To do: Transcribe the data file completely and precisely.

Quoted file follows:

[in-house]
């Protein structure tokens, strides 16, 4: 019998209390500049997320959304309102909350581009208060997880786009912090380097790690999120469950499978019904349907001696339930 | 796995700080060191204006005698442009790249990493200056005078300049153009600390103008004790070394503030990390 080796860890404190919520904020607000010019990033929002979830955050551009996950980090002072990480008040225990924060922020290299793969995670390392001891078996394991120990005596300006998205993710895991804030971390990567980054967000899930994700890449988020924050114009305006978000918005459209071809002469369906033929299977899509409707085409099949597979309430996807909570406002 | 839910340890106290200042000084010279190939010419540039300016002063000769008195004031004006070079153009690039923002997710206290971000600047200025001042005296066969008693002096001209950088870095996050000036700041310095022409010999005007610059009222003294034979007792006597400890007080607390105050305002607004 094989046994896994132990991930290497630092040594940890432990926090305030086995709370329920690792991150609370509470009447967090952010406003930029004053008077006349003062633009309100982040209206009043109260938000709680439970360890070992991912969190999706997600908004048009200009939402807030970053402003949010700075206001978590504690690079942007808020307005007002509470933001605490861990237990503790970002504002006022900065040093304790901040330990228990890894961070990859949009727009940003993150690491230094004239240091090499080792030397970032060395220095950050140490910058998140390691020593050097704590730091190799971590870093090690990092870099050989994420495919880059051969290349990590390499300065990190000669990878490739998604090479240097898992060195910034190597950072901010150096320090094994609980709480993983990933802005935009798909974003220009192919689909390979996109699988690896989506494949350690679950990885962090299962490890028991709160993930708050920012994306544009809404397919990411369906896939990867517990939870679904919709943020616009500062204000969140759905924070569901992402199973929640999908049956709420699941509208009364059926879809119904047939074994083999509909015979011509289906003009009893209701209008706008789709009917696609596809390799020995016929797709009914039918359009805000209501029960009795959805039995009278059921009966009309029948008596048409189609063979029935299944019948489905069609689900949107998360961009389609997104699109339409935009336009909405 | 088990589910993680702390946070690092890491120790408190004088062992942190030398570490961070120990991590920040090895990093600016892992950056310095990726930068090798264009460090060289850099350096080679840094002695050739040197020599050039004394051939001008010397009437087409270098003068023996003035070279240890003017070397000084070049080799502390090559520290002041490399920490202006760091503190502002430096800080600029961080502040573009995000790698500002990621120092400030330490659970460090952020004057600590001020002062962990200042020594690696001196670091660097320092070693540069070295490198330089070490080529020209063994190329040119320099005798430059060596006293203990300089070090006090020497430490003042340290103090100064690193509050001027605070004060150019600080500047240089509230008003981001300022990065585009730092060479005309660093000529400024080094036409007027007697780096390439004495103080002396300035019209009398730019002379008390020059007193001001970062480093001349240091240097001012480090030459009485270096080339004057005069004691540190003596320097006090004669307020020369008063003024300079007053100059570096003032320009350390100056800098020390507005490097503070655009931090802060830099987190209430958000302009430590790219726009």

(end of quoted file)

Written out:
[in-house]
């Protein structure tokens, strides 16, 4: 019998209390500049997320959304309102909350581009208060997880786009912090380097790690999120469950499978019904349907001696339930 | 796995700080060191204006005698442009790249990493200056005078300049153009600390103008004790070394503030990390 080796860890404190919520904020607000010019990033929002979830955050551009996950980090002072990480008040225990924060922020290299793969995670390392001891078996394991120990005596300006998205993710895991804030971390990567980054967000899930994700890449988020924050114009305006978000918005459209071809002469369906033929299977899509409707085409099949597979309430996807909570406002 | 839910340890106290200042000084010279190939010419540039300016002063000769008195004031004006070079153009690039923002997710206290971000600047200025001042005296066969008693002096001209950088870095996050000036700041310095022409010999005007610059009222003294034979007792006597400890007080607390105050305002607004 094989046994896994132990991930290497630092040594940890432990926090305030086995709370329920690792991150609370509470009447967090952010406003930029004053008077006349003062633009309100982040209206009043109260938000709680439970360890070992991912969190999706997600908004048009200009939402807030970053402003949010700075206001978590504690690079942007808020307005007002509470933001605490861990237990503790970002504002006022900065040093304790901040330990228990890894961070990859949009727009940003993150690491230094004239240091090499080792030397970032060395220095950050140490910058998140390691020593050097704590730091190799971590870093090690990092870099050989994420495919880059051969290349990590390499300065990190000669990878490739998604090479240097898992060195910034190597950072901010150096320090094994609980709480993983990933802005935009798909974003220009192919689909390979996109699988690896989506494949350690679950990885962090299962490890028991709160993930708050920012994306544009809404397919990411369906896939990867517990939870679904919709943020616009500062204000969140759905924070569901992402199973929640999908049956709420699941509208009364059926879809119904047939074994083999509909015979011509289906003009009893209701209008706008789709009917696609596809390799020995016929797709009914039918359009805000209501029960009795959805039995009278059921009966009309029948008596048409189609063979029935299944019948489905069609689900949107998360961009389609997104699109339409935009336009909405 | 088990589910993680702390946070690092890491120790408190004088062992942190030398570490961070120990991590920040090895990093600016892992950056310095990726930068090798264009460090060289850099350096080679840094002695050739040197020599050039004394051939001008010397009437087409270098003068023996003035070279240890003017070397000084070049080799502390090559520290002041490399920490202006760091503190502002430096800080600029961080502040573009995000790698500002990621120092400030330490659970460090952020004057600590001020002062962990200042020594690696001196670091660097320092070693540069070295490198330089070490080529020209063994190329040119320099005798430059060596006293203990300089070090006090020497430490003042340290103090100064690193509050001027605070004060150019600080500047240089509230008003981001300022990065585009730092060479005309660093000529400024080094036409007027007697780096390439004495103080002396300035019209009398730019002379008390020059007193001001970062480093001349240091240097001012480090030459009485270096080339004057005069004691540190003596320097006090004669307020020369008063003024300079007053100059570096003032320009350390100056800098020390507005490097503070655009931090802060830099987190209430958000302009430590790219726009």